Please arrive early enough so that you can begin the sound check at 6:30 (or earlier if you anticipate a long sound setup.) The caller-led workshop is at 7:00, and the dance starts at 7:30. The dance ends at 10:00pm sharp. Please cater your program to the crowd, in terms of difficulty and dance type, to the shorter-than-most evening, and to the often-crowded hall. We need to keep a W-9 form on file for all performers. Please do not enter or exit the building using the doors on the Dayton side unless you have particularly difficult equipment/instruments to load via the stairs to the parking lot.
Place and time
The dance is in the Community Hall of the Phinney Neighborhood Center. The center’s address is 6532 Phinney Avenue North in Seattle, but the Community Hall is actually off of Dayton Avenue, one block east. It’s the brick building off the lower parking lot, and at the bottom of the stairwell. Click here for a map and directions.
The sound check begins at 6:30, so please arrive early enough so that you can set up and tune up prior to the sound check. Our sound person often arrives early, so if you have complex sound needs, please coordinate with them and arrive early enough to finish the check by 7:00. It is very difficult for the caller to be heard in our hall over the sound check. The caller leads a beginner’s workshop at 7:00, and they often ask the band to play for part of the workshop. The dance runs from 7:30-10:00 with a brief break.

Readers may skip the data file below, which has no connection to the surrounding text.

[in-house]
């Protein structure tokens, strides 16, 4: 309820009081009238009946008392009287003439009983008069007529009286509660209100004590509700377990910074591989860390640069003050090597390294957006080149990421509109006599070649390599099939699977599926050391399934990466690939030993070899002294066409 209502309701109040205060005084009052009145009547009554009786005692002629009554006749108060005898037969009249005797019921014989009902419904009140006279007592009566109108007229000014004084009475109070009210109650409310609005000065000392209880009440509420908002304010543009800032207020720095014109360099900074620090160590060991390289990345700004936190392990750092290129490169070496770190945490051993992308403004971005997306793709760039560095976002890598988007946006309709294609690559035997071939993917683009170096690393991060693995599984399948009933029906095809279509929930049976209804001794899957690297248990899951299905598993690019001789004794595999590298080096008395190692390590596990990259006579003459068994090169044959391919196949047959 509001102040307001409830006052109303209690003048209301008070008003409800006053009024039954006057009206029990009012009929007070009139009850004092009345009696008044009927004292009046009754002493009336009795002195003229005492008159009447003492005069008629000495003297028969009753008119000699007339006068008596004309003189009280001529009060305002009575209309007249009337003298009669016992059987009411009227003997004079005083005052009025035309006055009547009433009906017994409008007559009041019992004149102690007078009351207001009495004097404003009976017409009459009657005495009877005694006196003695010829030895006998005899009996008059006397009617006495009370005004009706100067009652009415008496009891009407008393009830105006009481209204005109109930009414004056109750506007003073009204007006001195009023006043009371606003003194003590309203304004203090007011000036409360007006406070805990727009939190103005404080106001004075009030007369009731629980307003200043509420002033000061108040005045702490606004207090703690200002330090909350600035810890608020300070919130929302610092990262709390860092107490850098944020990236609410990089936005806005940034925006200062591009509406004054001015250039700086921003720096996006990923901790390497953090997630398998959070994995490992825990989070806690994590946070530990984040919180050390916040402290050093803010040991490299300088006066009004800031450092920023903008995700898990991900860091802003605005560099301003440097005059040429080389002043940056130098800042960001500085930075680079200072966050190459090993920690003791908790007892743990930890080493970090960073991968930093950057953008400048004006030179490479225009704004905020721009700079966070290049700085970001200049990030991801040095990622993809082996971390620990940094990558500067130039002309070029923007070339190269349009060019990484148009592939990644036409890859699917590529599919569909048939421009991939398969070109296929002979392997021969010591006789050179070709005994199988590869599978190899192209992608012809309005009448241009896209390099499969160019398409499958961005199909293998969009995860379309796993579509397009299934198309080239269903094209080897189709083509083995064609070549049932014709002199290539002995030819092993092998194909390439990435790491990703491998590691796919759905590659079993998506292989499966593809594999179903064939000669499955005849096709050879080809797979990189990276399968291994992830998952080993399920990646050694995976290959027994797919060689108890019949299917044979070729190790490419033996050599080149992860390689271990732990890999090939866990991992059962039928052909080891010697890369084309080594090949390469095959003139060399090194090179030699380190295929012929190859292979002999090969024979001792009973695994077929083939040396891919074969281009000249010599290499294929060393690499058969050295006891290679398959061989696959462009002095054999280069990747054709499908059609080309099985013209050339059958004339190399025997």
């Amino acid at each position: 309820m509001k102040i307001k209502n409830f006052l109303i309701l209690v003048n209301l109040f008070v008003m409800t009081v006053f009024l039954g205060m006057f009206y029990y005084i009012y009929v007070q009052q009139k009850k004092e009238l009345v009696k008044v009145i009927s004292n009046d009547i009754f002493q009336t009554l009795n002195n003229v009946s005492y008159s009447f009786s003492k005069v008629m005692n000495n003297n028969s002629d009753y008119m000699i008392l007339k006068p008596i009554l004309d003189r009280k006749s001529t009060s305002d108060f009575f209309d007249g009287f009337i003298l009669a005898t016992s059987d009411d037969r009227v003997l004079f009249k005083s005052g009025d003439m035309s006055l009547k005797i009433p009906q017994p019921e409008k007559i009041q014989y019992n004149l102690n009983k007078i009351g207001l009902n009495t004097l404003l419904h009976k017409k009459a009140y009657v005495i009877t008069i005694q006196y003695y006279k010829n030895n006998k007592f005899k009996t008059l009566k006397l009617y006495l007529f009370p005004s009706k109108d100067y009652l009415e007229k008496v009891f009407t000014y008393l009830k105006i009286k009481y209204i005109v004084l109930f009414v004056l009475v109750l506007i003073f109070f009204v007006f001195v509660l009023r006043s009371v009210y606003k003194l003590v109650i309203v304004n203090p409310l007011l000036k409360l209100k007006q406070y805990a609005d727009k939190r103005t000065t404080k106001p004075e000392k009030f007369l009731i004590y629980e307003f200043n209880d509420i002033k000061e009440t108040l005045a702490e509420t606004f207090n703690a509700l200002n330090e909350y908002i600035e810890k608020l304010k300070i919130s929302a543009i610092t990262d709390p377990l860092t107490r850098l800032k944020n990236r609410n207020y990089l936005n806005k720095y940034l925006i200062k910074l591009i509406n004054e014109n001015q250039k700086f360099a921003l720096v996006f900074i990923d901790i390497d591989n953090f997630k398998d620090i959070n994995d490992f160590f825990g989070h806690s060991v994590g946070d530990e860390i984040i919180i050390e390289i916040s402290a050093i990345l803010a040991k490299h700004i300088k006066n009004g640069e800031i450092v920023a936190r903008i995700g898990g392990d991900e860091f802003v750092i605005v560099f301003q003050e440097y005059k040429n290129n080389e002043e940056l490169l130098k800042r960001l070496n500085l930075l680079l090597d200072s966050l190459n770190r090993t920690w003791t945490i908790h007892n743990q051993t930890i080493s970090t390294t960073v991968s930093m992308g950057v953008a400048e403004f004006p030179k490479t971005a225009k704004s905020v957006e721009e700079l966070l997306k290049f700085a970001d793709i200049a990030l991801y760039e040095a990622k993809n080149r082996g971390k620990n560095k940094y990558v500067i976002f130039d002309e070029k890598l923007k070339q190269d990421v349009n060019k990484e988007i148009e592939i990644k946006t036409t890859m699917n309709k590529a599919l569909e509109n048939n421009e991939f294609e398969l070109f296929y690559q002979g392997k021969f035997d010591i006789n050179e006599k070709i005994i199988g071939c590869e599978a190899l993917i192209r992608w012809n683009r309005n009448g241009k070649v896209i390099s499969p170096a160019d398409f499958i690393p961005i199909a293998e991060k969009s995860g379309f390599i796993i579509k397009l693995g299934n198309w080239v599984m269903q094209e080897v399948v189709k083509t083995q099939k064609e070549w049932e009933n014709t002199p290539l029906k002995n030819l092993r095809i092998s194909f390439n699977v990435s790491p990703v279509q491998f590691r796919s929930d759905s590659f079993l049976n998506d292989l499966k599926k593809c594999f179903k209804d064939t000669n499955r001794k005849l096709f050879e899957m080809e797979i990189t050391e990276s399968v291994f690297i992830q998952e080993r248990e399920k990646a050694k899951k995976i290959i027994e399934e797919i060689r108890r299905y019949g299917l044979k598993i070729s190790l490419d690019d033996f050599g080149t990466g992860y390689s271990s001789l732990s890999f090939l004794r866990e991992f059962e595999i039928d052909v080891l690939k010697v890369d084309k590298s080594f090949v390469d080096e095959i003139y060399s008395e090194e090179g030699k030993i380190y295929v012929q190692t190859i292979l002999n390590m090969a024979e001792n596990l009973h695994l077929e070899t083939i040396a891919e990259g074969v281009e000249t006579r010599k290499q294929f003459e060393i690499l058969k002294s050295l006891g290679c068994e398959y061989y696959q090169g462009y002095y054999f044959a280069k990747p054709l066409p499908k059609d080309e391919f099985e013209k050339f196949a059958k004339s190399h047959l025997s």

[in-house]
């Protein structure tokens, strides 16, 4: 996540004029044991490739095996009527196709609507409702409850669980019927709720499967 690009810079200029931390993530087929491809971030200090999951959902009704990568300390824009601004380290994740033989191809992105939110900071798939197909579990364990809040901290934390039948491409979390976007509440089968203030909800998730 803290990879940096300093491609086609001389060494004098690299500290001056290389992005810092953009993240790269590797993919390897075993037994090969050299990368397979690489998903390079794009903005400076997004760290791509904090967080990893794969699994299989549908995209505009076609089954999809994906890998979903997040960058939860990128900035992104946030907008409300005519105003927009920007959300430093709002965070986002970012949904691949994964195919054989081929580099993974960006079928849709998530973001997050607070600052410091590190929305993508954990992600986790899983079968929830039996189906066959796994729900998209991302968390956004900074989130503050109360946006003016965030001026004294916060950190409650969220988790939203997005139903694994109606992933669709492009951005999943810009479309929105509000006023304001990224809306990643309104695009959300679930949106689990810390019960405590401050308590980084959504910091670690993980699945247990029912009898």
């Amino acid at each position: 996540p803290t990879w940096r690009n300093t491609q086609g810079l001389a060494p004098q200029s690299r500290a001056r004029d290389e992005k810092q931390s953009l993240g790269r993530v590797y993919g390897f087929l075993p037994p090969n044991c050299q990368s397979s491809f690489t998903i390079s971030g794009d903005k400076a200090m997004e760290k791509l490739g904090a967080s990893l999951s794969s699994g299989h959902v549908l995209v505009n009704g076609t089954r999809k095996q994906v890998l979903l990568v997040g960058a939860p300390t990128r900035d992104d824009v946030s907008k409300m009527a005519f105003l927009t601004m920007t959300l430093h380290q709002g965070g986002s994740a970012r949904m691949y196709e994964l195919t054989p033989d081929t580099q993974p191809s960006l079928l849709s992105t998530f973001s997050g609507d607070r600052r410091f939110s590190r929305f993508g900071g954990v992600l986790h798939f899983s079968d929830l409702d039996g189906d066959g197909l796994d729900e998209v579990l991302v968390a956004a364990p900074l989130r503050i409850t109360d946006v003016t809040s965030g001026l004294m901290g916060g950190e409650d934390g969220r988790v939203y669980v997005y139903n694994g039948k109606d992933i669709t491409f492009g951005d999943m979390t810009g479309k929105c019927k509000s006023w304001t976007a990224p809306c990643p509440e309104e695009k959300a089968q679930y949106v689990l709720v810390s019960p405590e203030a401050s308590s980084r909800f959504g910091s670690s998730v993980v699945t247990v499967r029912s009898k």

Sound and piano
We have a full sound system with four main speakers, two monitor speakers, direct boxes, mixer, eq, a variety of microphones, etc. You don’t need to supply anything; although if you want to bring your own direct box, microphone, etc. that’s fine. We have a few music stands. We have a rotating schedule of sound people, so if you need to talk to the sound person, please ask us for the contact info of your sound person in advance. There is a relatively new acoustic piano (upright) on the stage. We keep the piano in good working condition and have it tuned twice a year.
What to expect (mostly re: pay)
Admission is $10-$20 sliding scale, with students at $5. First-time dancers get a coupon to attend a subsequent dance for free. Rent is $150 week and our expenses (insurance, etc.) run about $25 per evening. We split the gate as follows: one cut to the caller, one cut to the sound person and up to four cuts to the band (depending on the size of the band). We make no pay guarantees. Pay is provided in check form.
What we expect
In order to be good neighbors and to maintain a good relationship with the hall, we must stop the dance at 10:00pm sharp. Also, do not play music outside the hall after 10 pm.
Lastly, the Phinney Neighborhood Center does not permit alcohol consumption at the dance. No exceptions. If you won’t follow this rule, we won’t pay you.
We’re happy to provide lodging with the organizers or other members of the community. Please let us know your needs, including pet allergies, well in advance so we can make arrangements. Many of the accommodations that we can arrange require that guests use no fragrances, including clothing.
Please check that we have your personnel correct on our band members list and let us know if we need to make any changes.
Even better, the blurb we use for our publicity will be much more effective if you write it. You know yourselves better than we know you. Please send us a short description of your band.
Timing of the evening
Our sound person is usually at the hall by 6 pm. If you have a complex setup, you can make an arrangement to arrive earlier. We suggest that you arrive around 6:15 to set up and tune up. Your sound check runs from 6:30 pm to 7:00 pm.
Waltzes and other couple dances